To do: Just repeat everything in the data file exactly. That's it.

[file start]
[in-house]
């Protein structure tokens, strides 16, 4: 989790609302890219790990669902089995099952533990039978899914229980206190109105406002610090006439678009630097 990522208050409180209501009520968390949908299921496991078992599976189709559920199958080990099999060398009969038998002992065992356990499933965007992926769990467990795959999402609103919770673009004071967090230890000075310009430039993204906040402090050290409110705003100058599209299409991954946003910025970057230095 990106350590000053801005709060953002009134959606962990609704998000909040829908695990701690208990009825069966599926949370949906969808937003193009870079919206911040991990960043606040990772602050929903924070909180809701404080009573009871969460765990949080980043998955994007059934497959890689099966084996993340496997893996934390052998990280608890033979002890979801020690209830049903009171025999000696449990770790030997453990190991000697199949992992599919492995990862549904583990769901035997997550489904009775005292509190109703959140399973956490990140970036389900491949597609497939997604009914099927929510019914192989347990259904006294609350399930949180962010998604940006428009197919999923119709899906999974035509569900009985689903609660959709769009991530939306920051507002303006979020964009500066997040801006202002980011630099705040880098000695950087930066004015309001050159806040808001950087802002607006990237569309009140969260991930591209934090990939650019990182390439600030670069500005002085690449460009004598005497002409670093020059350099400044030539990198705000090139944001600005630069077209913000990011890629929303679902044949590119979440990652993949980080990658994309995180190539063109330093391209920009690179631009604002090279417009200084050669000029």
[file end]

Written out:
[in-house]
């Protein structure tokens, strides 16, 4: 989790609302890219790990669902089995099952533990039978899914229980206190109105406002610090006439678009630097 990522208050409180209501009520968390949908299921496991078992599976189709559920199958080990099999060398009969038998002992065992356990499933965007992926769990467990795959999402609103919770673009004071967090230890000075310009430039993204906040402090050290409110705003100058599209299409991954946003910025970057230095 990106350590000053801005709060953002009134959606962990609704998000909040829908695990701690208990009825069966599926949370949906969808937003193009870079919206911040991990960043606040990772602050929903924070909180809701404080009573009871969460765990949080980043998955994007059934497959890689099966084996993340496997893996934390052998990280608890033979002890979801020690209830049903009171025999000696449990770790030997453990190991000697199949992992599919492995990862549904583990769901035997997550489904009775005292509190109703959140399973956490990140970036389900491949597609497939997604009914099927929510019914192989347990259904006294609350399930949180962010998604940006428009197919999923119709899906999974035509569900009985689903609660959709769009991530939306920051507002303006979020964009500066997040801006202002980011630099705040880098000695950087930066004015309001050159806040808001950087802002607006990237569309009140969260991930591209934090990939650019990182390439600030670069500005002085690449460009004598005497002409670093020059350099400044030539990198705000090139944001600005630069077209913000990011890629929303679902044949590119979440990652993949980080990658994309995180190539063109330093391209920009690179631009604002090279417009200084050669000029």